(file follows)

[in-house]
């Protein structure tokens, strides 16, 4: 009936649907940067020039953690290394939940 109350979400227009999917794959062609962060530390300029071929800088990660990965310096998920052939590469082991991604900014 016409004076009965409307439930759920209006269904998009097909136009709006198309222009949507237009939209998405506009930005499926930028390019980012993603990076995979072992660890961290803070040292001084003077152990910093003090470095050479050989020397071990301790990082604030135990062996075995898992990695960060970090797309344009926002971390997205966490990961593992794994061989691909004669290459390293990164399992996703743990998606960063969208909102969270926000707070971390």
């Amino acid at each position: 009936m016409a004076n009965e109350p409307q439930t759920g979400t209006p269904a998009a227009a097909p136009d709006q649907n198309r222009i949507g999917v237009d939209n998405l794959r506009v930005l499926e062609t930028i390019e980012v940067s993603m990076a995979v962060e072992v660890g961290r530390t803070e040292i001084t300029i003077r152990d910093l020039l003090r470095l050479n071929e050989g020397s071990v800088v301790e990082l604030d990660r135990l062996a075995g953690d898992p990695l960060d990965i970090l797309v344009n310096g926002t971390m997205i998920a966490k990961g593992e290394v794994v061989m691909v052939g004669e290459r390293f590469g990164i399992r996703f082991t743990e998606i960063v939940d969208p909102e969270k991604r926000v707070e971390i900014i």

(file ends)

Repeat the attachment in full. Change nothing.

[in-house]
């Protein structure tokens, strides 16, 4: 009936649907940067020039953690290394939940 109350979400227009999917794959062609962060530390300029071929800088990660990965310096998920052939590469082991991604900014 016409004076009965409307439930759920209006269904998009097909136009709006198309222009949507237009939209998405506009930005499926930028390019980012993603990076995979072992660890961290803070040292001084003077152990910093003090470095050479050989020397071990301790990082604030135990062996075995898992990695960060970090797309344009926002971390997205966490990961593992794994061989691909004669290459390293990164399992996703743990998606960063969208909102969270926000707070971390």
């Amino acid at each position: 009936m016409a004076n009965e109350p409307q439930t759920g979400t209006p269904a998009a227009a097909p136009d709006q649907n198309r222009i949507g999917v237009d939209n998405l794959r506009v930005l499926e062609t930028i390019e980012v940067s993603m990076a995979v962060e072992v660890g961290r530390t803070e040292i001084t300029i003077r152990d910093l020039l003090r470095l050479n071929e050989g020397s071990v800088v301790e990082l604030d990660r135990l062996a075995g953690d898992p990695l960060d990965i970090l797309v344009n310096g926002t971390m997205i998920a966490k990961g593992e290394v794994v061989m691909v052939g004669e290459r390293f590469g990164i399992r996703f082991t743990e998606i960063v939940d969208p909102e969270k991604r926000v707070e971390i900014i």